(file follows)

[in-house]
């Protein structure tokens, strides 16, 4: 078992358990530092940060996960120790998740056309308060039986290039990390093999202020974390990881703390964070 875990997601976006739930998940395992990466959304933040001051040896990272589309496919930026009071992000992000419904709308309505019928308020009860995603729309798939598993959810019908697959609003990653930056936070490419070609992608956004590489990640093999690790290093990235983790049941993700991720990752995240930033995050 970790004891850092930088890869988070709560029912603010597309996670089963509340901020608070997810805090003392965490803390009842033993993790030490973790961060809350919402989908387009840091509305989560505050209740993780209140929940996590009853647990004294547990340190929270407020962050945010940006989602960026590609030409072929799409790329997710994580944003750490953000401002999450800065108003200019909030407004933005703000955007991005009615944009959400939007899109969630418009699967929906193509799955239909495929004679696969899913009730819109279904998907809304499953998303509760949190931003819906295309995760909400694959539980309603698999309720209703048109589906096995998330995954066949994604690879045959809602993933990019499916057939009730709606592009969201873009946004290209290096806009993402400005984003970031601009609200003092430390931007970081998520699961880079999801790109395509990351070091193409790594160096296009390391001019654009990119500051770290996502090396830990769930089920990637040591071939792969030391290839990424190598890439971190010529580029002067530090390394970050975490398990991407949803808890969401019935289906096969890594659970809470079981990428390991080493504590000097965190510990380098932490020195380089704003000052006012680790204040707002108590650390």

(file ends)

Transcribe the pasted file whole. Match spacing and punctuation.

[in-house]
């Protein structure tokens, strides 16, 4: 078992358990530092940060996960120790998740056309308060039986290039990390093999202020974390990881703390964070 875990997601976006739930998940395992990466959304933040001051040896990272589309496919930026009071992000992000419904709308309505019928308020009860995603729309798939598993959810019908697959609003990653930056936070490419070609992608956004590489990640093999690790290093990235983790049941993700991720990752995240930033995050 970790004891850092930088890869988070709560029912603010597309996670089963509340901020608070997810805090003392965490803390009842033993993790030490973790961060809350919402989908387009840091509305989560505050209740993780209140929940996590009853647990004294547990340190929270407020962050945010940006989602960026590609030409072929799409790329997710994580944003750490953000401002999450800065108003200019909030407004933005703000955007991005009615944009959400939007899109969630418009699967929906193509799955239909495929004679696969899913009730819109279904998907809304499953998303509760949190931003819906295309995760909400694959539980309603698999309720209703048109589906096995998330995954066949994604690879045959809602993933990019499916057939009730709606592009969201873009946004290209290096806009993402400005984003970031601009609200003092430390931007970081998520699961880079999801790109395509990351070091193409790594160096296009390391001019654009990119500051770290996502090396830990769930089920990637040591071939792969030391290839990424190598890439971190010529580029002067530090390394970050975490398990991407949803808890969401019935289906096969890594659970809470079981990428390991080493504590000097965190510990380098932490020195380089704003000052006012680790204040707002108590650390």